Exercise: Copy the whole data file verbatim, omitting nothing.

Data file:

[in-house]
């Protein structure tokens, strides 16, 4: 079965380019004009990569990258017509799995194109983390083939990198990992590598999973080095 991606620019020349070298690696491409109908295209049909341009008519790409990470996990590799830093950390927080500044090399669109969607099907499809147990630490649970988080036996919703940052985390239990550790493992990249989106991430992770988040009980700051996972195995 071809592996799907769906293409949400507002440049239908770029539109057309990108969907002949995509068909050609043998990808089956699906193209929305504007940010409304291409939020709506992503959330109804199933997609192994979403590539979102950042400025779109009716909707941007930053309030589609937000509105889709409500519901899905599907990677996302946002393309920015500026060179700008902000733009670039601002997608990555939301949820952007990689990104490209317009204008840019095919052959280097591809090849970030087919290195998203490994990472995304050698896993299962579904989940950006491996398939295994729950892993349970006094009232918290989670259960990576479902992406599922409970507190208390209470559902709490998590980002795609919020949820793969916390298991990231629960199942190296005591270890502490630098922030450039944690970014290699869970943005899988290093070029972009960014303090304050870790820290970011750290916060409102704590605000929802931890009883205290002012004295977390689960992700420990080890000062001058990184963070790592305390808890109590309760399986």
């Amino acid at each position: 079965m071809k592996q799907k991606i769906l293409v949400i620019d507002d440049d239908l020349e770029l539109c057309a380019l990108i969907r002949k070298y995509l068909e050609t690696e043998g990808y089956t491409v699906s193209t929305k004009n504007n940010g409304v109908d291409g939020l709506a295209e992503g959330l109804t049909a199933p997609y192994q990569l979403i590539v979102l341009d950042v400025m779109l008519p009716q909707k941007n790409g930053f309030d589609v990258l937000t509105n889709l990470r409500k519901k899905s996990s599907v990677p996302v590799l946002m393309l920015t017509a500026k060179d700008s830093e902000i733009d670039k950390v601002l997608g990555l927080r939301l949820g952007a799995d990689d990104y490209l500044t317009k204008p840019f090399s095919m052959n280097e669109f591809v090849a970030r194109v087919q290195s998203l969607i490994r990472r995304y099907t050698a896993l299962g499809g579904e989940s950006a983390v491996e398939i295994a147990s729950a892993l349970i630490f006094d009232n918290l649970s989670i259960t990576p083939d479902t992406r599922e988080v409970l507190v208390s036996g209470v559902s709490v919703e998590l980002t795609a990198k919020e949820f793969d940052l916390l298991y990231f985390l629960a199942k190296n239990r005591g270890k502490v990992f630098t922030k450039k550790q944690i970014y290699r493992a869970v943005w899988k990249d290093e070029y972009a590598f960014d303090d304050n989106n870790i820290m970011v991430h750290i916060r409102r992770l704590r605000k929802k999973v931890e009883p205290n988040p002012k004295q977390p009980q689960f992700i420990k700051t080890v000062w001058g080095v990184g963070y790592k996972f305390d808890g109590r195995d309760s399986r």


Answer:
[in-house]
């Protein structure tokens, strides 16, 4: 079965380019004009990569990258017509799995194109983390083939990198990992590598999973080095 991606620019020349070298690696491409109908295209049909341009008519790409990470996990590799830093950390927080500044090399669109969607099907499809147990630490649970988080036996919703940052985390239990550790493992990249989106991430992770988040009980700051996972195995 071809592996799907769906293409949400507002440049239908770029539109057309990108969907002949995509068909050609043998990808089956699906193209929305504007940010409304291409939020709506992503959330109804199933997609192994979403590539979102950042400025779109009716909707941007930053309030589609937000509105889709409500519901899905599907990677996302946002393309920015500026060179700008902000733009670039601002997608990555939301949820952007990689990104490209317009204008840019095919052959280097591809090849970030087919290195998203490994990472995304050698896993299962579904989940950006491996398939295994729950892993349970006094009232918290989670259960990576479902992406599922409970507190208390209470559902709490998590980002795609919020949820793969916390298991990231629960199942190296005591270890502490630098922030450039944690970014290699869970943005899988290093070029972009960014303090304050870790820290970011750290916060409102704590605000929802931890009883205290002012004295977390689960992700420990080890000062001058990184963070790592305390808890109590309760399986």
């Amino acid at each position: 079965m071809k592996q799907k991606i769906l293409v949400i620019d507002d440049d239908l020349e770029l539109c057309a380019l990108i969907r002949k070298y995509l068909e050609t690696e043998g990808y089956t491409v699906s193209t929305k004009n504007n940010g409304v109908d291409g939020l709506a295209e992503g959330l109804t049909a199933p997609y192994q990569l979403i590539v979102l341009d950042v400025m779109l008519p009716q909707k941007n790409g930053f309030d589609v990258l937000t509105n889709l990470r409500k519901k899905s996990s599907v990677p996302v590799l946002m393309l920015t017509a500026k060179d700008s830093e902000i733009d670039k950390v601002l997608g990555l927080r939301l949820g952007a799995d990689d990104y490209l500044t317009k204008p840019f090399s095919m052959n280097e669109f591809v090849a970030r194109v087919q290195s998203l969607i490994r990472r995304y099907t050698a896993l299962g499809g579904e989940s950006a983390v491996e398939i295994a147990s729950a892993l349970i630490f006094d009232n918290l649970s989670i259960t990576p083939d479902t992406r599922e988080v409970l507190v208390s036996g209470v559902s709490v919703e998590l980002t795609a990198k919020e949820f793969d940052l916390l298991y990231f985390l629960a199942k190296n239990r005591g270890k502490v990992f630098t922030k450039k550790q944690i970014y290699r493992a869970v943005w899988k990249d290093e070029y972009a590598f960014d303090d304050n989106n870790i820290m970011v991430h750290i916060r409102r992770l704590r605000k929802k999973v931890e009883p205290n988040p002012k004295q977390p009980q689960f992700i420990k700051t080890v000062w001058g080095v990184g963070y790592k996972f305390d808890g109590r195995d309760s399986r």